In a 6-1 vote, council gave the green light to plans for two four-story buildings along Central Avenue in Southlake Town Square. Council member Ronnell Smith was the opposite vote. The project sparked conversations about the possibility of providing high-density housing options in the city’s downtown core.

While many residents and council members expressed their opposition to the density of the project, city attorney Allen Taylor Jr. stressed that council does not have the discretion to decide whether residences should be built on this property, because the zoning was decided in 2003.

The 2.2 acres are zoned as downtown, which allows for the construction of residential developments.

“We are required to follow the requirements of the zoning ordinance to comply with Texas law,” Taylor said. “And so the board really doesn’t have the discretion at this point to reconsider this. We can fix design issues, but we’re locked into use.


The Conceptual Plan for the Garden District located at 301 and 351 Central Avenue was first presented to council in 2011, with a project of 10 buildings for a total of 140 units — 130 residences and 10 brownstones. In 2013, the concept plan was revised, reducing the number of buildings to three, for a total of 93 units — 60 residences and 33 brownstones.

The 33 approved brownstones are now almost complete.

Cooper & Stebbins developer Frank Bliss told council the 58 residential units on offer will appeal to the city’s affluent and working population with “world-class architecture.”

“[The site plan is] substantially in line with the concept plan, while at the same time allowing us to step up the quality of what we can deliver to this neighborhood, ”he said.

The site plan includes a public park, known as The Grove, and a private terrace adjacent to the existing Stebbins Park, known as The Terrace. It also includes pedestrian walkways throughout the neighborhood for accessibility.

“We’re not a developer looking for maximum density to see how much we can get down to the ground,” Bliss said. “We really want to create places, create experiences and really serve the Southlake community. “

The developer was unable to give an estimated timeline for the completion of the project, although Bliss has confirmed that the two buildings will be constructed in a single phase.

Council member Randy Robbins expressed disappointment with the current zoning of the land.

“I guess the word that would describe me tonight is just disappointment,” he said. “Disappointed that it took [the developer] 10 years to get here, and we’re grappling with the 2011 decision, and disappointed that you don’t commit – even if we approve something – to doing something in a timely manner [and] that we could be grappling with for another five or ten years without knowing what’s going on. “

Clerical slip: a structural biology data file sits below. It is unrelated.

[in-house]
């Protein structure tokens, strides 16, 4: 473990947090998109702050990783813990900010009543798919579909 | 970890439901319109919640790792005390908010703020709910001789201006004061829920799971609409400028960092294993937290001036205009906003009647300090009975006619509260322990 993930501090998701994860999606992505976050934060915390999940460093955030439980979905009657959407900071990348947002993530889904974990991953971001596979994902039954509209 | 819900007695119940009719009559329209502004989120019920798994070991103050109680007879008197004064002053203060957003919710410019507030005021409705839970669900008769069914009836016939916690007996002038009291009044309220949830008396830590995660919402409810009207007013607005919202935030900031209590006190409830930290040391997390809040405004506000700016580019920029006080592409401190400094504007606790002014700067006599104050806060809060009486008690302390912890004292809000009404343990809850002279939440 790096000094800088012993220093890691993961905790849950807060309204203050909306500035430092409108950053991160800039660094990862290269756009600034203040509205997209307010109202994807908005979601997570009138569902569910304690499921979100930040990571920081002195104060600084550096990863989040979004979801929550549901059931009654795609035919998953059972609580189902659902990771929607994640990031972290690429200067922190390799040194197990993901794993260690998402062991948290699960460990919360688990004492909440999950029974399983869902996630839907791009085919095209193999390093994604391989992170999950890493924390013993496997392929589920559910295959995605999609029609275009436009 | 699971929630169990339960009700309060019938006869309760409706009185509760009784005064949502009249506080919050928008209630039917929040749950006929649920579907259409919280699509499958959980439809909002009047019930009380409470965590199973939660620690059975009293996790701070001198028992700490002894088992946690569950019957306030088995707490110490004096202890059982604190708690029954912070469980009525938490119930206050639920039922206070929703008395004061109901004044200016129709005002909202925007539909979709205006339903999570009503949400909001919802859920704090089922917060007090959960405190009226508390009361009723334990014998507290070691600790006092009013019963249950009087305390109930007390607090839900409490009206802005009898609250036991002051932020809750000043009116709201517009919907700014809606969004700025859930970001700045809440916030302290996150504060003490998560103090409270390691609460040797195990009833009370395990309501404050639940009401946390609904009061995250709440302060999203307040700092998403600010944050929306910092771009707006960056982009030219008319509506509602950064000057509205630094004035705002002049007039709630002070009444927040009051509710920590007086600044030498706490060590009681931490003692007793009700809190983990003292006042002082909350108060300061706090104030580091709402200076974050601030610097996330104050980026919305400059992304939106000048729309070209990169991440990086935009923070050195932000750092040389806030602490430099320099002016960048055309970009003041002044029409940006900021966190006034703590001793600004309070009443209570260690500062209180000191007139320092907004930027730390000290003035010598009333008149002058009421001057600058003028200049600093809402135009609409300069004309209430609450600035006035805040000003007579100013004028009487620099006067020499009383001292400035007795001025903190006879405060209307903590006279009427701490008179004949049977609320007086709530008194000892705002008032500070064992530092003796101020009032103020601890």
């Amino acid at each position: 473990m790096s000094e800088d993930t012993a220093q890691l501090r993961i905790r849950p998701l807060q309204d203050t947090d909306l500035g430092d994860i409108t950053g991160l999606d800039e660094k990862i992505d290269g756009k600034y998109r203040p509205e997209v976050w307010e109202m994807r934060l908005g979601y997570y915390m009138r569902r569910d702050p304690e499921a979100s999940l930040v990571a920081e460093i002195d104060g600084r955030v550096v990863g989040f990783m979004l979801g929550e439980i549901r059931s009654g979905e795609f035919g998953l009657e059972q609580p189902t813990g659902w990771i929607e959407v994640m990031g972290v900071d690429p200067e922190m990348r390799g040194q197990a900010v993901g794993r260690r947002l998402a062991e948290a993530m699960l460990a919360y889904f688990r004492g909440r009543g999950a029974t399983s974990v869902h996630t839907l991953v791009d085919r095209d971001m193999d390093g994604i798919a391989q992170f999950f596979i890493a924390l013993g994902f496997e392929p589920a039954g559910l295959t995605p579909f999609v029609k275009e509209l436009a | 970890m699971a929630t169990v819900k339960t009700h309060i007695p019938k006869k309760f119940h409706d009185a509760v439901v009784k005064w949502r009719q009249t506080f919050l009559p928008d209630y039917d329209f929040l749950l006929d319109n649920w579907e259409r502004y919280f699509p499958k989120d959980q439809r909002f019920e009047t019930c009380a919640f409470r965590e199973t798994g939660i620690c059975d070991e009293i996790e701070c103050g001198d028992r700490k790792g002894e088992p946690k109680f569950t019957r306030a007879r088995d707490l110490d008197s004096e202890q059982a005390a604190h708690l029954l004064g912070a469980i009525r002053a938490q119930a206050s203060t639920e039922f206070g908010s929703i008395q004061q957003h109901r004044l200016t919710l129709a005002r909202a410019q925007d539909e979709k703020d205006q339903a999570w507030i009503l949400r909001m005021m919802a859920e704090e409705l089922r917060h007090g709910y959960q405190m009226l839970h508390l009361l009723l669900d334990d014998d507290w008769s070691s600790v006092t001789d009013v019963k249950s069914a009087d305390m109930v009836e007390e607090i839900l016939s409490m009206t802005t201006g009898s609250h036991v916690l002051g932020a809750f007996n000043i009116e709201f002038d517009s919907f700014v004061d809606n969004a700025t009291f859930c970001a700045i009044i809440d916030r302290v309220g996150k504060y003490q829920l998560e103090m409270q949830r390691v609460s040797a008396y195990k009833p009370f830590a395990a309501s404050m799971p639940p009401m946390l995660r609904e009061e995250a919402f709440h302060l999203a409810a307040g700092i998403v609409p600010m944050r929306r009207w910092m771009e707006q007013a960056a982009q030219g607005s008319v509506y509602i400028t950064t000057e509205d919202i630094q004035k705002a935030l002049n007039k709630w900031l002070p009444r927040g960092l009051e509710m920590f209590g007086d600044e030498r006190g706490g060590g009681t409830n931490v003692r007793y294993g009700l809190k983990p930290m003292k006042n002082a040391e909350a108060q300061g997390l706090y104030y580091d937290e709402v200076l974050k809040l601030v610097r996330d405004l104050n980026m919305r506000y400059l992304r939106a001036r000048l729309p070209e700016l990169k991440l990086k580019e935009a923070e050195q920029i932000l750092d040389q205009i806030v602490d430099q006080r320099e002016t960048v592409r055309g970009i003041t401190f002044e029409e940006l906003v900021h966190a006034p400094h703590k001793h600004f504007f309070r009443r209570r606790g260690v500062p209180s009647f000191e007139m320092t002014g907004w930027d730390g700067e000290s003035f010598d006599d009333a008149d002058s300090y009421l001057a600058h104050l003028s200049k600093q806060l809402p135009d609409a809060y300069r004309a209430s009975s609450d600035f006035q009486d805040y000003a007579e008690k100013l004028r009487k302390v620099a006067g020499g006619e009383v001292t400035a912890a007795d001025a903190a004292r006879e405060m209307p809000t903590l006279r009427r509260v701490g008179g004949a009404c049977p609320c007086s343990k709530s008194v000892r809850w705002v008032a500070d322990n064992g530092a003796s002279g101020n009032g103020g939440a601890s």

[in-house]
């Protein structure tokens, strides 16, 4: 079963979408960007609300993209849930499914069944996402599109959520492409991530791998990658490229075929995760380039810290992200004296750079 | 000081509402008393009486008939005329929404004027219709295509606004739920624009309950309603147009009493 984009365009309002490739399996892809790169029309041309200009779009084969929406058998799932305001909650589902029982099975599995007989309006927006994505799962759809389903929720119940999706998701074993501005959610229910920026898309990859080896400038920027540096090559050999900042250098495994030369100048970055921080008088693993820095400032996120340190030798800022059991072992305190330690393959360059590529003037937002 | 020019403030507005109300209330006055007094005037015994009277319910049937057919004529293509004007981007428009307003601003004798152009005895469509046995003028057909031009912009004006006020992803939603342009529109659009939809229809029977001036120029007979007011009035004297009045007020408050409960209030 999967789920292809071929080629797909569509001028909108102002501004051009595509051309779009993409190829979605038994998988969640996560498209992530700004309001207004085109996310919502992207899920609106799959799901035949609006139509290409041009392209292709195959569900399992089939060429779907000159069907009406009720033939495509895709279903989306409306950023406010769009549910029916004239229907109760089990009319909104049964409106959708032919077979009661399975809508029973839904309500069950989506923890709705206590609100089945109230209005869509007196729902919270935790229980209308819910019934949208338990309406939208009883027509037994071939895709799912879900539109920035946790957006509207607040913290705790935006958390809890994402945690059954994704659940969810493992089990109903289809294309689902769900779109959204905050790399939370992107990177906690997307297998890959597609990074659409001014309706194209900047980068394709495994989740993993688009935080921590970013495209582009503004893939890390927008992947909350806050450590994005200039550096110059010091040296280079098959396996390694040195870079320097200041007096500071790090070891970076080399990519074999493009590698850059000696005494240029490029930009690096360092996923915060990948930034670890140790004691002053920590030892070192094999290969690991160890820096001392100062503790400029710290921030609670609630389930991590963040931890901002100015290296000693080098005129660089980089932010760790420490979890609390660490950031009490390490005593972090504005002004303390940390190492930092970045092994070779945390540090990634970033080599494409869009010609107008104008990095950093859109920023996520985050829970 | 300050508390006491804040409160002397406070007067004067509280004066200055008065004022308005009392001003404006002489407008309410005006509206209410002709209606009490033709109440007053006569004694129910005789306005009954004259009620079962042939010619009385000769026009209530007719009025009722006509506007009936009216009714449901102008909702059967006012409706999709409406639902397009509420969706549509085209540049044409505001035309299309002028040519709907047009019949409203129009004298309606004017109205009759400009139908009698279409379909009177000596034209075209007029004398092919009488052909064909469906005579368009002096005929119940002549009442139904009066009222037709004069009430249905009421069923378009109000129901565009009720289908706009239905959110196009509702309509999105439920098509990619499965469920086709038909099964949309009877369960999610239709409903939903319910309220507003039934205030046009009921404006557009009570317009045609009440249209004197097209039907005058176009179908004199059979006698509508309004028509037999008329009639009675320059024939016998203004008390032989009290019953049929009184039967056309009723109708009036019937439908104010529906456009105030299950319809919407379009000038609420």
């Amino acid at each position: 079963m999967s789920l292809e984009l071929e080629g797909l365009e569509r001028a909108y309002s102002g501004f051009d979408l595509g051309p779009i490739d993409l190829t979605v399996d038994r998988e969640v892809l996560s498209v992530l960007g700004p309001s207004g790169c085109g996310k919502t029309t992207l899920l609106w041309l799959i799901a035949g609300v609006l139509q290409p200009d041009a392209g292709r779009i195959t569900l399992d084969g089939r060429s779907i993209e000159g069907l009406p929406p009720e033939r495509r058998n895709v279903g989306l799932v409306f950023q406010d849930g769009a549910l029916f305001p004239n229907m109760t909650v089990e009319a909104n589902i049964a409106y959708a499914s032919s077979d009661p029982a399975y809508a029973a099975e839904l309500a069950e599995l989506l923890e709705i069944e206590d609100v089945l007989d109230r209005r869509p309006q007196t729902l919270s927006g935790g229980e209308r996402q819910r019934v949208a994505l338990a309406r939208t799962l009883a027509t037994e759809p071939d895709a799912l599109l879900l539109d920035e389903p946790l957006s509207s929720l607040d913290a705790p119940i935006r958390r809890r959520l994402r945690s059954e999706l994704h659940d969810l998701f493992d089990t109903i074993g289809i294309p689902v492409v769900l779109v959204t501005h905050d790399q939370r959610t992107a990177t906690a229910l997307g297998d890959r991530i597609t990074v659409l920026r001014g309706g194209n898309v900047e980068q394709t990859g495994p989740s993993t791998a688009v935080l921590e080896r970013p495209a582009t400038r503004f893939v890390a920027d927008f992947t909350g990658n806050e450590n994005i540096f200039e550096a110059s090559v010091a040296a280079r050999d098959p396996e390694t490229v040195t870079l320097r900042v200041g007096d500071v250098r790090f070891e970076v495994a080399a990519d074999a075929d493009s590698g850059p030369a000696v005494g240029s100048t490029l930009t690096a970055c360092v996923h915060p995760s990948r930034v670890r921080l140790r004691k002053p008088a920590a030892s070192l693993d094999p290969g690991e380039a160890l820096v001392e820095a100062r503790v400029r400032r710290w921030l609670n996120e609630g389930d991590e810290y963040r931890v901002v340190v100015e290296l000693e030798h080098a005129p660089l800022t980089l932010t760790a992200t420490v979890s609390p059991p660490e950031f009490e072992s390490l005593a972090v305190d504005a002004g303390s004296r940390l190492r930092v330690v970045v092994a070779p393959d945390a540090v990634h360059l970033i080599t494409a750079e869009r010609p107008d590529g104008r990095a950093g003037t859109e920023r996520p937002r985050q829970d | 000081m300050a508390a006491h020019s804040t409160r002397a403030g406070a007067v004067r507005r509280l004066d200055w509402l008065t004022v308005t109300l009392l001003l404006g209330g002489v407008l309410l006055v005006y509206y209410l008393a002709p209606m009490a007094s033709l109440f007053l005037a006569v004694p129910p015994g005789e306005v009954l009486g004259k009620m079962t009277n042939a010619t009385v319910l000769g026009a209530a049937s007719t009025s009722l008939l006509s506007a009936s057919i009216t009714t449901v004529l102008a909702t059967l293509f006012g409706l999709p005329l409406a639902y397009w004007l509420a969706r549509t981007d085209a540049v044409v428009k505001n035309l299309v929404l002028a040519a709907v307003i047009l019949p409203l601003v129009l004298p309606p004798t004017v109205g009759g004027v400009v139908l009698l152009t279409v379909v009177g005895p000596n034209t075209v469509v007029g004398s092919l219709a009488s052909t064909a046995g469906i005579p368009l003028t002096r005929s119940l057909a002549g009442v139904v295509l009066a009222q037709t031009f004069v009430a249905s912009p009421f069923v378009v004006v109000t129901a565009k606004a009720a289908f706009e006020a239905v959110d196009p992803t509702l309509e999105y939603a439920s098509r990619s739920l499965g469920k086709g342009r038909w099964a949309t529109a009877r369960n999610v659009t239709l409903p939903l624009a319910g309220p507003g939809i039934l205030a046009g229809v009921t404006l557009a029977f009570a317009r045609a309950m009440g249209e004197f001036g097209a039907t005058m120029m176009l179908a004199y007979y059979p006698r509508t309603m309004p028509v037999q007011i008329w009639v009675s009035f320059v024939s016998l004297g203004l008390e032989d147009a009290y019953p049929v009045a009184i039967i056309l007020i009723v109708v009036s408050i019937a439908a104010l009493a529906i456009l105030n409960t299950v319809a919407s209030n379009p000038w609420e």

According to the developer, once completed, the Garden District residences should be valued at more than $ 60 million, or $ 1 million per residence. Along with the nearly completed Brown Stones in the Garden District, the neighborhood’s total value is estimated to be over $ 100 million.

The Town Square residential program is expected to generate about $ 2.7 million in property taxes per year for Carroll ISD and more than $ 800,000 per year for the city after the residences are completed, according to documents presented by the developer to council.

“It’s one of those times when there’s a vote that might be a politically easy vote, but it’s not responsible voting. We will always do, as a council, what we need to do to protect the city’s fiscal responsibility, ”said Mayor John Huffman.

St. Louis Cardinals’ “Most Hated” MLB Team in Six States

By Site analysis

This is an archived article and the information in the article may be out of date. Please look at the history’s timestamp to see when it was last updated.

ST. LOUIS – The Cardinals-Cubs rivalry is set to renew this weekend at Busch Stadium, and analysis of an online betting site reveals some information many suspected. The Cubs are the most hated team on Twitter in Missouri, according to Betonline’s analysis of geo-tagged Twitter data.

The same research shows that the Cardinals, despite having a large regional fan base, are the most hated in six states, including the border states of Kansas, Nebraska, Illinois, Kentucky, Indiana and India. ‘Ohio.

Betonline’s analysis looked at monthly Twitter trends and found Cardinals to be “most hated” in 6 states.

The analysis was carried out over the past month and included around 90,000 tweets containing phrases such as “I hate the Cardinals” or “I hate the Yankees”. The Los Angeles Dodgers were hated in most states (9), while the Braves, Phillies, Giants and Indians were tied on being hated in one state.

Analysis found that no team was “most hated” in their home state.

Revised sitemap shows changes to proposed application Manistee Hampton Inn

By Site plan

UPDATE: A previous version of this article incorrectly quoted the author of a letter included in the Manistee Planning Commission agenda file. This story was updated to reflect the correct information as of 9:50 a.m. May 18, 2021.